Site icon A. Kocik

Use files sparingly on the web

User-centered design principles tells us that we all go to websites to complete a task. Making it an easy and smooth experience requires lots of solid research and intelligent people trying out things to guide the most users to where they need to go.

This is all ruined if you have to get information by downloading a document. Nothing bums me out more on a website, even on my PC over my cell phone, than clicking on a link and something downloading. I just want the information, I rarely want it in a format where I can print it out and hang it on my wall. Even though I am apparently a rare millennial who owns a printer (mostly for auto insurance cards and scanning in documents for work.)

Put important information, especially directions, right on a webpage. Although with our faster Internet speeds and machines the “three-click rule” is no longer a hard guideline, it’s still a great experience to not have to dive into five different documents for info that could be on just one webpage. Especially on websites that do not indicate what will launch you off onto another website or open up said document instead of just another page.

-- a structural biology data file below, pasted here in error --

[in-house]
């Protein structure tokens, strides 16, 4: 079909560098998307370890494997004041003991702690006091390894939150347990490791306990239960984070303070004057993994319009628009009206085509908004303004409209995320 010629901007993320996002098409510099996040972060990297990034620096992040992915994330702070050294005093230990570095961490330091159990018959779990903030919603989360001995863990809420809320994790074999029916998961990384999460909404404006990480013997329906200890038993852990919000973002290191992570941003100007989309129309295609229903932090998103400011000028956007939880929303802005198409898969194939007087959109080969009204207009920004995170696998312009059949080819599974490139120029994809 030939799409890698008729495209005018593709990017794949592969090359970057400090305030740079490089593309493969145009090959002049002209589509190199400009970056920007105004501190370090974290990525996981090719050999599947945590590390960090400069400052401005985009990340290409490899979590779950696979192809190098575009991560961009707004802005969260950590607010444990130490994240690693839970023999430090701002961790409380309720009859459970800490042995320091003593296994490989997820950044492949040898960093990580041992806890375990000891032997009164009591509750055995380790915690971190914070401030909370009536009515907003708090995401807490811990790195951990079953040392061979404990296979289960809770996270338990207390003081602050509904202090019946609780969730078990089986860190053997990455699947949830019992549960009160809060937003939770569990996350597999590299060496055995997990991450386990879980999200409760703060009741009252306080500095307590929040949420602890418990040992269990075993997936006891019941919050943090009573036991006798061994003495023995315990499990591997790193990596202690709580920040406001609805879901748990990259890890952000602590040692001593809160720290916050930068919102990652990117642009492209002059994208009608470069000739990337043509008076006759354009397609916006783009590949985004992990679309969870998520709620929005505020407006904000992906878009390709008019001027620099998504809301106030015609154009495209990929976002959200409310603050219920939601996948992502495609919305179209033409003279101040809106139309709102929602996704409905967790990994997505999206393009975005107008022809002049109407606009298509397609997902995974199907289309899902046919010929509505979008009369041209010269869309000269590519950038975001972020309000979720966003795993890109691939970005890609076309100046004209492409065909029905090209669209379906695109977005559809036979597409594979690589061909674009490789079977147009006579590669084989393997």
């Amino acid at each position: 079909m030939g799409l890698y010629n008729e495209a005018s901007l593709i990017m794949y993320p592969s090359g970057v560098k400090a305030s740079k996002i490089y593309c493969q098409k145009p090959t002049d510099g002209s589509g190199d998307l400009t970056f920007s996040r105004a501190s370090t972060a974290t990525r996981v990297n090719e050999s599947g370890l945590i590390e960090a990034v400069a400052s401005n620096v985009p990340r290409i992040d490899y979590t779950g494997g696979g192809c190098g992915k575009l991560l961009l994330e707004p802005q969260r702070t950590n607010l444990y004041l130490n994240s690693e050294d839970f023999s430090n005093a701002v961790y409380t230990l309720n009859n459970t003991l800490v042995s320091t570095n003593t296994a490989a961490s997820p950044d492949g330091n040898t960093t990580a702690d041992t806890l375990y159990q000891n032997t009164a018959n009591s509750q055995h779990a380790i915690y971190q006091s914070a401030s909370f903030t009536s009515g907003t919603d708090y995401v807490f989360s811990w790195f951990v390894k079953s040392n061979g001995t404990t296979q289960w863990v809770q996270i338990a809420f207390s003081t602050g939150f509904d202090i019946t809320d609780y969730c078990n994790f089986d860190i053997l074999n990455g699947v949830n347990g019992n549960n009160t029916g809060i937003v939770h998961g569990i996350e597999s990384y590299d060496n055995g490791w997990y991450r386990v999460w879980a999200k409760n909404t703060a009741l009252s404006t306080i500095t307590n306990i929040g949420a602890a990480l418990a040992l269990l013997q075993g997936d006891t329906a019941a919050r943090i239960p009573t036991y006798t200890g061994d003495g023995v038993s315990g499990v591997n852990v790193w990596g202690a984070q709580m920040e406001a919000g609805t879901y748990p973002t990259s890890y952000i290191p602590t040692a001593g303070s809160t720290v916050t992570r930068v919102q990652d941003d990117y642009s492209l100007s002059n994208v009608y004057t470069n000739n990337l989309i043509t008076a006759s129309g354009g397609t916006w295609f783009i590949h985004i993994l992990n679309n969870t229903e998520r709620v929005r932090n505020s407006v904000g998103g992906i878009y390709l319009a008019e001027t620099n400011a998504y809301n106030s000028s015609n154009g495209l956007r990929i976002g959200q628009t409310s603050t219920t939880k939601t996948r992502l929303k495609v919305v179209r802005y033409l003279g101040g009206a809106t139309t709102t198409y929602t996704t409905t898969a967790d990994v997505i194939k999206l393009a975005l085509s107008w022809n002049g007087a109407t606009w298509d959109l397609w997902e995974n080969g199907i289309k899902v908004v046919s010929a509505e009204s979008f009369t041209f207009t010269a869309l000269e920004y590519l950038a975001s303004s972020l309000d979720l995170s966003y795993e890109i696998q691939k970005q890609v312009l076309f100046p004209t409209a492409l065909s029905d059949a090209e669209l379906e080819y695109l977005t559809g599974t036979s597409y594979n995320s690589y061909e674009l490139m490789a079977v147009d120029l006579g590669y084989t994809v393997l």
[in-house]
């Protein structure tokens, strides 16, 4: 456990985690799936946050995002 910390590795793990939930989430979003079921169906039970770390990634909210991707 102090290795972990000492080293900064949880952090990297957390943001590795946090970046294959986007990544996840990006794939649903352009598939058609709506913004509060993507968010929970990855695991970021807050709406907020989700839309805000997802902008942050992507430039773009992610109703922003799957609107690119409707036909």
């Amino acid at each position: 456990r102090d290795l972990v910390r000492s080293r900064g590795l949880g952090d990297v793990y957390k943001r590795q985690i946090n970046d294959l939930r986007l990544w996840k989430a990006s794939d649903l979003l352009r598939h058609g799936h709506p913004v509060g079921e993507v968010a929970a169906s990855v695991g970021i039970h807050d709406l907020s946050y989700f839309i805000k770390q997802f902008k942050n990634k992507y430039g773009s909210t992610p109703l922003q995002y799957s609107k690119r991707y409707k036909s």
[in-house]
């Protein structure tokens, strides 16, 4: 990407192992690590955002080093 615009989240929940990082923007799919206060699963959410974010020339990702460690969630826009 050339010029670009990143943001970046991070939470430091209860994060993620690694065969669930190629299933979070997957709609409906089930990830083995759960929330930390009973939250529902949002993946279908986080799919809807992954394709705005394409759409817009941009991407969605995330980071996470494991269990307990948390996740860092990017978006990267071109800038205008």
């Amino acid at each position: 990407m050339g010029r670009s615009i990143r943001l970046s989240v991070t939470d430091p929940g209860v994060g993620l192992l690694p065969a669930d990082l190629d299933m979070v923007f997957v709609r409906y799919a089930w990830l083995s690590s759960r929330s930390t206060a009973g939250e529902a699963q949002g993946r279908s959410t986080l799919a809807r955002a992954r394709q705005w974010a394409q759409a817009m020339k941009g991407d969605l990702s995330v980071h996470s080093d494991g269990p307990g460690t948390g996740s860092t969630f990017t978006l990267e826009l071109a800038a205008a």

Unlike those hefty Word docs or PDFs, webpages allow you to control keywords and structure for search engine optimization without diving into menus, are easy to update in one swoop for information version control and are generally (if your website and the page is built correctly) easier for those with disabilities to navigate. Plus, not everyone has access to Microsoft Office Suite or Adobe services or the luxury of their own devices. Building content for those with the least amount of tech toys really helps most people easily access that info.

But how do you know when it put things in documents? Publications that you need digital access to or for people to print on their own. That’s it, in my opinion.

Everything else would be better served directly on a webpage, graphics included.

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